In true horror fashion the setting is solely the house, the protagonist’s suspicion they’re being deceived builds, and for such, Onus borrows extensively from the chestnut. Secker though is keen to raise social indifferences between classes, the notion of wealth meaning superiority; this only increases the gut-wrenching feeling Anna is out of her depth.

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Suspense drives you to want something to unveil, but it plods on its tension-building ambience for over the hour. Anna’s snowballing anxiety is portrayed perfectly by Daniella with some haunting expressions of despair. You? You’re looking for an escape clause, a knight in shining armour. But if the plot has strands of Little Red Riding Hood, there appears no character who will be Anna’s woodcutter. Izzy’s obnoxiously snobby brother (Alex Pitcher) is clearly in on it, pompously he sniggers at her misfortune; both sibling rivalry and homophonic attitudes abound in his arrogance. The Victorian mother (Karen Payne) is as stiff and a brush, and the ill father (Tony Manders) is shadily the reasoning for her presence at the house. This only leaves the clue-providing maid, (Shaniece Williams) who, treated as a slave of yore, is doubtfully going to heroically strive in. Here within lies the twist, dispelling the cliché horror ending.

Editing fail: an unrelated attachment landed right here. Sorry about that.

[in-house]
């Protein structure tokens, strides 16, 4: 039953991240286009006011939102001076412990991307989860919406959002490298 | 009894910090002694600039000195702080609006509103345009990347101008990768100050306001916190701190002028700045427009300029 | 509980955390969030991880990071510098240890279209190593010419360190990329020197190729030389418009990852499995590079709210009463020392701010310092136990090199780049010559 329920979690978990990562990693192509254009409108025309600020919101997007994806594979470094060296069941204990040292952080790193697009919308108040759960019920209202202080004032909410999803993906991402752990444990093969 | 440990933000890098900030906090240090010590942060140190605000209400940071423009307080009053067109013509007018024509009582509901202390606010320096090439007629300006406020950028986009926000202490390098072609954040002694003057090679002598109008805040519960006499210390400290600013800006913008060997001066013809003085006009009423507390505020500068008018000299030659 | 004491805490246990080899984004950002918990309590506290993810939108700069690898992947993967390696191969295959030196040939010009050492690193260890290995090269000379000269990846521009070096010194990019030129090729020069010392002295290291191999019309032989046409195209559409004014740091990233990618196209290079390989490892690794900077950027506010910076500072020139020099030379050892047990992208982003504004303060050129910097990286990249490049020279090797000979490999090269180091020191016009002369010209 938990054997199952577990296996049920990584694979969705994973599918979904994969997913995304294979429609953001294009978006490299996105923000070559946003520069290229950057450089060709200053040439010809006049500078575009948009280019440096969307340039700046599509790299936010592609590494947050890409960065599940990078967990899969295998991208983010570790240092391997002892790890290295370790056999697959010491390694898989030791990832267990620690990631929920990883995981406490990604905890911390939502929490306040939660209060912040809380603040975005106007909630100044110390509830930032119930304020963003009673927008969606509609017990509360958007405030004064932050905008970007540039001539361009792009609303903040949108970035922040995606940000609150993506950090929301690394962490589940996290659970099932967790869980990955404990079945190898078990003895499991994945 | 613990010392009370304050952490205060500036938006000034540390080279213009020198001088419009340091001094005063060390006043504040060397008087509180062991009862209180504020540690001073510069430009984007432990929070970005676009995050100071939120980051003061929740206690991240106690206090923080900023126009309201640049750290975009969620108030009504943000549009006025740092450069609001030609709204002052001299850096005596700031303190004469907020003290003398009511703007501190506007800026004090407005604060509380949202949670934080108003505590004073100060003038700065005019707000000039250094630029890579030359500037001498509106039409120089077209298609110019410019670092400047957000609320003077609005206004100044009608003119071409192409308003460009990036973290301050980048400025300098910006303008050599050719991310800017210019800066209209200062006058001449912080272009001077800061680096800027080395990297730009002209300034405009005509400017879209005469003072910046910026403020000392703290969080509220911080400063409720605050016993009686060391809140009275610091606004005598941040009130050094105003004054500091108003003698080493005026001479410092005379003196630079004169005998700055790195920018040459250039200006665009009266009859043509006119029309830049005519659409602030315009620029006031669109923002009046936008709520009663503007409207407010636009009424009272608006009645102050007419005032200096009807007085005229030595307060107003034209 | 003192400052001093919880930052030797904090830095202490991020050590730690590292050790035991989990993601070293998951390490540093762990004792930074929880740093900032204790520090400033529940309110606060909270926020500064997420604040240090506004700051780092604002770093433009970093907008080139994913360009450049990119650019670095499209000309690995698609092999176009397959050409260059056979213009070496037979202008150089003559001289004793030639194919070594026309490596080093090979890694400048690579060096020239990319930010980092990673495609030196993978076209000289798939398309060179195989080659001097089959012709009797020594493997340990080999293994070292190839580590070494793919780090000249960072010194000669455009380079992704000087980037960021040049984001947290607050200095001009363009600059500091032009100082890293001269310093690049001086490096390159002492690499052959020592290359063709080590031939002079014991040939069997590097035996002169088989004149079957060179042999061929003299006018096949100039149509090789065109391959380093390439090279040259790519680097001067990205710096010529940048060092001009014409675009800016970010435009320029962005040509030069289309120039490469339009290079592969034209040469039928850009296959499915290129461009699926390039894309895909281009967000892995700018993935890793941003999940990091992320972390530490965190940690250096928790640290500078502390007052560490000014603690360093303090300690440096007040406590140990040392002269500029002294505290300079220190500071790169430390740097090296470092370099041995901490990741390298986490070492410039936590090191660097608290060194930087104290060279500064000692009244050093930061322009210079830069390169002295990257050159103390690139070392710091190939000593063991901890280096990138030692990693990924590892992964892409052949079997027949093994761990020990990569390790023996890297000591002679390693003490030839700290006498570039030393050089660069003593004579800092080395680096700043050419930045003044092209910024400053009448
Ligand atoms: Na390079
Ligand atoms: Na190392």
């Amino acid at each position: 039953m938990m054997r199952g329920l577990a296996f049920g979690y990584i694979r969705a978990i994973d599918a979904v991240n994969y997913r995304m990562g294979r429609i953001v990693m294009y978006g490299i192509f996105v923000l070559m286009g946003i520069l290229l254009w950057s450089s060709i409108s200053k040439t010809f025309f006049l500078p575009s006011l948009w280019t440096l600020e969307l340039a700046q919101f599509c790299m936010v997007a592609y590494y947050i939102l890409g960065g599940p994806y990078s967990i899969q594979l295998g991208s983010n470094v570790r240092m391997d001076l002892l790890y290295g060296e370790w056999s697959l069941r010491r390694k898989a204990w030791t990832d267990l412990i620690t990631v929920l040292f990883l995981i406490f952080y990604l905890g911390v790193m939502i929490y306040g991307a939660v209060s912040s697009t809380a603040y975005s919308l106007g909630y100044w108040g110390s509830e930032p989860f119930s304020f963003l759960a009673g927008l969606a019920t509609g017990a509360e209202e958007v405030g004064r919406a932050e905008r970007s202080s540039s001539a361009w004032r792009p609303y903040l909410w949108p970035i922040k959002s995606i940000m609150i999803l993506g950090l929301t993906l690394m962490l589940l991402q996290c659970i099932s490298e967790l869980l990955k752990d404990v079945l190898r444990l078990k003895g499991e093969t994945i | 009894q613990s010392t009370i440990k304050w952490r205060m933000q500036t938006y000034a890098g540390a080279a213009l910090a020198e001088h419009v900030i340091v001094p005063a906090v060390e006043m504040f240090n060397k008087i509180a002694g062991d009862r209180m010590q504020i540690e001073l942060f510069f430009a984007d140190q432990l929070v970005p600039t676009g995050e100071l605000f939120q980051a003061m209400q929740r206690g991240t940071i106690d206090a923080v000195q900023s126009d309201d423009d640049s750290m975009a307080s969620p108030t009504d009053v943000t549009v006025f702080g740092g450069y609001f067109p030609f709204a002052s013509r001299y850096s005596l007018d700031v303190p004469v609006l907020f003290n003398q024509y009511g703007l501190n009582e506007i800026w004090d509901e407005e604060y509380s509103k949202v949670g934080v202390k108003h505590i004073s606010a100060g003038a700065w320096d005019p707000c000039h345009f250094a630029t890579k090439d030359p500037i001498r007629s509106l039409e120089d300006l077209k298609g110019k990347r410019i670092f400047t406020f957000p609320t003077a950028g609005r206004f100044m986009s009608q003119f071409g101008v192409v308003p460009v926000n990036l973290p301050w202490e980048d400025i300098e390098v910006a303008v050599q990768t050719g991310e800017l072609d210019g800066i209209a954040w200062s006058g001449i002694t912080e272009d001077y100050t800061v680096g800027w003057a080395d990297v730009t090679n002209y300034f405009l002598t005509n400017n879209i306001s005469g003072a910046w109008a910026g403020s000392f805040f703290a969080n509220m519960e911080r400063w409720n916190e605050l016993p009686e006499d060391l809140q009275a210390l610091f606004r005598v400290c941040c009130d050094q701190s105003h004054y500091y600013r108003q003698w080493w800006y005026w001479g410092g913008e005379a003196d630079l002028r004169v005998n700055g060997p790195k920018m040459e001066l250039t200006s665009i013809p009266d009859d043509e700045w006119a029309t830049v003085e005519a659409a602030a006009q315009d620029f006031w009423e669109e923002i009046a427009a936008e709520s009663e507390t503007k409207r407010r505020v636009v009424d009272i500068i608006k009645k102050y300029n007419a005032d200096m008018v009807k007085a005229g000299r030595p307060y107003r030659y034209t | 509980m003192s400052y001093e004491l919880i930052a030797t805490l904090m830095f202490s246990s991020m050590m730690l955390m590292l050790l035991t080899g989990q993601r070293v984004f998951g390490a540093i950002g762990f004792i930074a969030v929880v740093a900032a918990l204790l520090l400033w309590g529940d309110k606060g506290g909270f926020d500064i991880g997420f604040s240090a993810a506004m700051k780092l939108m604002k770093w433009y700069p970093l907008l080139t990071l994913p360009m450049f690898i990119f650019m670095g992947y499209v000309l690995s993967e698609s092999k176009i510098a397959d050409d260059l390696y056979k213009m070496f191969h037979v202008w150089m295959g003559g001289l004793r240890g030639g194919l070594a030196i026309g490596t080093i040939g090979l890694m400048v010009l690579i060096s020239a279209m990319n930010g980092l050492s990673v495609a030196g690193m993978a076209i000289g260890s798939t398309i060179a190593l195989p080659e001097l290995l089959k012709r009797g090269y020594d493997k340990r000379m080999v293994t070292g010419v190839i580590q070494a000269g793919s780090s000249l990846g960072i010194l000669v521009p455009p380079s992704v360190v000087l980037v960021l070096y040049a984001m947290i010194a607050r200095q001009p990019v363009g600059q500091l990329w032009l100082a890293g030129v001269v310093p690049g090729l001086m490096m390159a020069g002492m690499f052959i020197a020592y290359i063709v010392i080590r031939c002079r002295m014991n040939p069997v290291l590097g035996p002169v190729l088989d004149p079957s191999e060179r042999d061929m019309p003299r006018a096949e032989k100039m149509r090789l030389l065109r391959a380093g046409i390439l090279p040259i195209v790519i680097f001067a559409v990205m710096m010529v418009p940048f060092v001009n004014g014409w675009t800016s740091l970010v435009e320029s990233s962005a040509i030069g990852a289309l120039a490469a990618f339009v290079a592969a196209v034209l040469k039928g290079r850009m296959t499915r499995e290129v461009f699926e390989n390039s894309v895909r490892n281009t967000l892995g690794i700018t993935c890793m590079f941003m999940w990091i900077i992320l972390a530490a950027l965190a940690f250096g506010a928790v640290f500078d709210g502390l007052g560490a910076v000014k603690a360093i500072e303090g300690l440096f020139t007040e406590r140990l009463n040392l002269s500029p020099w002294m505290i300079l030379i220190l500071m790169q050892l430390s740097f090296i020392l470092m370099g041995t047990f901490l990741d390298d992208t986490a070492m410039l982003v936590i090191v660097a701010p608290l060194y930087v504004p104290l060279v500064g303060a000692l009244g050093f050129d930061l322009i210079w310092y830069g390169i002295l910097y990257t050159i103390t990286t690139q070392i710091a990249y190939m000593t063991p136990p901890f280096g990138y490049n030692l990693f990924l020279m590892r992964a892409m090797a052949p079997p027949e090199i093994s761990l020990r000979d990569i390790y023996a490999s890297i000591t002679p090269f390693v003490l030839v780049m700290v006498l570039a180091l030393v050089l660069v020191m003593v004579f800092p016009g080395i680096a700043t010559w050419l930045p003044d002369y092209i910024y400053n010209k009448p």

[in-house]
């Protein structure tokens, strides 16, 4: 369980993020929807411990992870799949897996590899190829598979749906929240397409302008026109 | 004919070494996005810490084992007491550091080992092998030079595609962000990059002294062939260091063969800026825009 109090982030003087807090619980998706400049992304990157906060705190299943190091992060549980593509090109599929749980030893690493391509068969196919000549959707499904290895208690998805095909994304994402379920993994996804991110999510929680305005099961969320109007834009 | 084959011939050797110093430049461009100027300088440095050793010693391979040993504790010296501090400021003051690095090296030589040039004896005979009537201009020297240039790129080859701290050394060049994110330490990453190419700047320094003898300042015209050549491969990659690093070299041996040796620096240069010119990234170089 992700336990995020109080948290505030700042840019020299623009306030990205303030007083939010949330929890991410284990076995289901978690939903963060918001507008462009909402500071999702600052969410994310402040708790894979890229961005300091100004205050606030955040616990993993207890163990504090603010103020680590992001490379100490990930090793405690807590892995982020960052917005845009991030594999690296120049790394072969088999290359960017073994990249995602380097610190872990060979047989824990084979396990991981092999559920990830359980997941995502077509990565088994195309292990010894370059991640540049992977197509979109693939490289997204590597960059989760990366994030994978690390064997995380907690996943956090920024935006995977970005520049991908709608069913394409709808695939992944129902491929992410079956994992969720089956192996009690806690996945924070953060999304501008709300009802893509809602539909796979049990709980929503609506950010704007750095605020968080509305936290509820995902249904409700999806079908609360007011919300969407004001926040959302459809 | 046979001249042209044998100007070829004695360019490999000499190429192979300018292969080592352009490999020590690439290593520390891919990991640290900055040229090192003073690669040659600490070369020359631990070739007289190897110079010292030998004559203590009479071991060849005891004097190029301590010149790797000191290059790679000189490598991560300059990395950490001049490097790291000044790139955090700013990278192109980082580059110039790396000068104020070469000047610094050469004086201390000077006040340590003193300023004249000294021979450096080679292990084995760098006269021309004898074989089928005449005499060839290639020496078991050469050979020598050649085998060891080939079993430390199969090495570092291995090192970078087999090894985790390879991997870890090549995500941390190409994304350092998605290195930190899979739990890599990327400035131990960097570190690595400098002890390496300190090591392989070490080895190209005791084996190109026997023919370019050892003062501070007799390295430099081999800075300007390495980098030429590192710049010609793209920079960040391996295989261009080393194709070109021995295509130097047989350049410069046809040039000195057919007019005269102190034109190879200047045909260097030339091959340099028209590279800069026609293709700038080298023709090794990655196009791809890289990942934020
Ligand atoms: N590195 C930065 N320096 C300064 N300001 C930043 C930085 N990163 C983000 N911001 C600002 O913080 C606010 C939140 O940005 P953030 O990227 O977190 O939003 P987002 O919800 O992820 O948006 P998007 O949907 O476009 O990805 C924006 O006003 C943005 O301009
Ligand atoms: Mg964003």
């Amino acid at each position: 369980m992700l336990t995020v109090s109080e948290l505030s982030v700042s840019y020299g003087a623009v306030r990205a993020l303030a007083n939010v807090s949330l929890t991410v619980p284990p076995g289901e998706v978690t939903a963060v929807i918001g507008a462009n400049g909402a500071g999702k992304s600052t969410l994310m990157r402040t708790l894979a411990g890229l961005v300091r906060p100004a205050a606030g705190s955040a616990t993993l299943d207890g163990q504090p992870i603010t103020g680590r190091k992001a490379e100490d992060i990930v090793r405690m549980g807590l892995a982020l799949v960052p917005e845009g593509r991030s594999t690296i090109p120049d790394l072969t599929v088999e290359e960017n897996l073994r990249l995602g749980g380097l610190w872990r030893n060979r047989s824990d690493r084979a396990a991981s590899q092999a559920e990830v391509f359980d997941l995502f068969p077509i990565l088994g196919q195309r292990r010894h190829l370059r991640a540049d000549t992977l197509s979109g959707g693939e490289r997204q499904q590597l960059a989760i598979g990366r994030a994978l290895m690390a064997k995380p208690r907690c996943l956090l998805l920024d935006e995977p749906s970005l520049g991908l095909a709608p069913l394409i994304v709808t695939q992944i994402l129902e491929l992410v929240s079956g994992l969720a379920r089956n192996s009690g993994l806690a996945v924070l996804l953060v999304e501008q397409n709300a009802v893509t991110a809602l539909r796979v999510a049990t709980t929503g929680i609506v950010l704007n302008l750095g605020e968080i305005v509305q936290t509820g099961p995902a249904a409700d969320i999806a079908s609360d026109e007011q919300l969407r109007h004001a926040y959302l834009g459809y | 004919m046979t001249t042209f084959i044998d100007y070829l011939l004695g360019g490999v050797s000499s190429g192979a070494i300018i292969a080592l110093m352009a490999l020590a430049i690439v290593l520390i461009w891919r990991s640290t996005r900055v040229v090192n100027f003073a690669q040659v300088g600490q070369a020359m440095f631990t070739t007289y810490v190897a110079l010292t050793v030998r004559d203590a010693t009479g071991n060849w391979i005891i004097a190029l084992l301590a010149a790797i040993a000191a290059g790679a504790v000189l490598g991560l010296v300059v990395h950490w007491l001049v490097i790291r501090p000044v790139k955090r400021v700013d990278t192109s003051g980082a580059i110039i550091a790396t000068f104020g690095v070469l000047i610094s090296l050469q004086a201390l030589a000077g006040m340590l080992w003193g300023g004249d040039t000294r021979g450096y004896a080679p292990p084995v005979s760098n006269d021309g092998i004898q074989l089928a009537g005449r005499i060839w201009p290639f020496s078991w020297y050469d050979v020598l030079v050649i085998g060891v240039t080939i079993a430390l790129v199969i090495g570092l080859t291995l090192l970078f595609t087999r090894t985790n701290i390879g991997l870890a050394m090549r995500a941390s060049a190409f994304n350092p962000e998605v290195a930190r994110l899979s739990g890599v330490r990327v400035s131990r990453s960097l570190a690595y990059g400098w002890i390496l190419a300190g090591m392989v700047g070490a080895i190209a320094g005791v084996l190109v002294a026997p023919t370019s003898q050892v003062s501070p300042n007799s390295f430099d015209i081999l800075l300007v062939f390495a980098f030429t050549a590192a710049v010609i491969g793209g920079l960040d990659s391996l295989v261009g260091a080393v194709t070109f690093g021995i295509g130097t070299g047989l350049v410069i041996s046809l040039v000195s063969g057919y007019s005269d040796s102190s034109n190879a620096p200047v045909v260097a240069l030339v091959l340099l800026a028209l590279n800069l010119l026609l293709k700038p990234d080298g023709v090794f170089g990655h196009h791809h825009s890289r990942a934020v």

So, what begins as a classic horror, ends unexpectedly; like a short story it provides the viewer scope to continue the tale using their own imagination, and for that, Onus rocks.

“Like a short story it provides the viewer scope to continue the tale using their own imagination, and for that, Onus rocks.”

Again, the production of Marcus Starr, the writing, directing and editing of Alex Secker and the acting is sublime. The temperament is undeniably spooky, the setting is dripping with realism, especially being based in the South West. The characters are vivid, Anna is somewhat free-willed rather than helpless, just trapped. The family are genuinely as snooty as you’d expect, and unnervingly mysterious; I feel driven to Facebook message my worries to Daniella, pleading she takes more time in choosing a partner next time, that’s how realistic it is!

And what is more, I think it’s easy to pass my review as flattery, that no locally-based film crew could hope to attain that of the mainstream movie industry, but Follow the Crows is award-winning, Onus deserves to follow suit. I don’t usually do star ratings, as I feel it’s restrictive, but if I did it’d get a four out five at least! You. Need. To. See. It.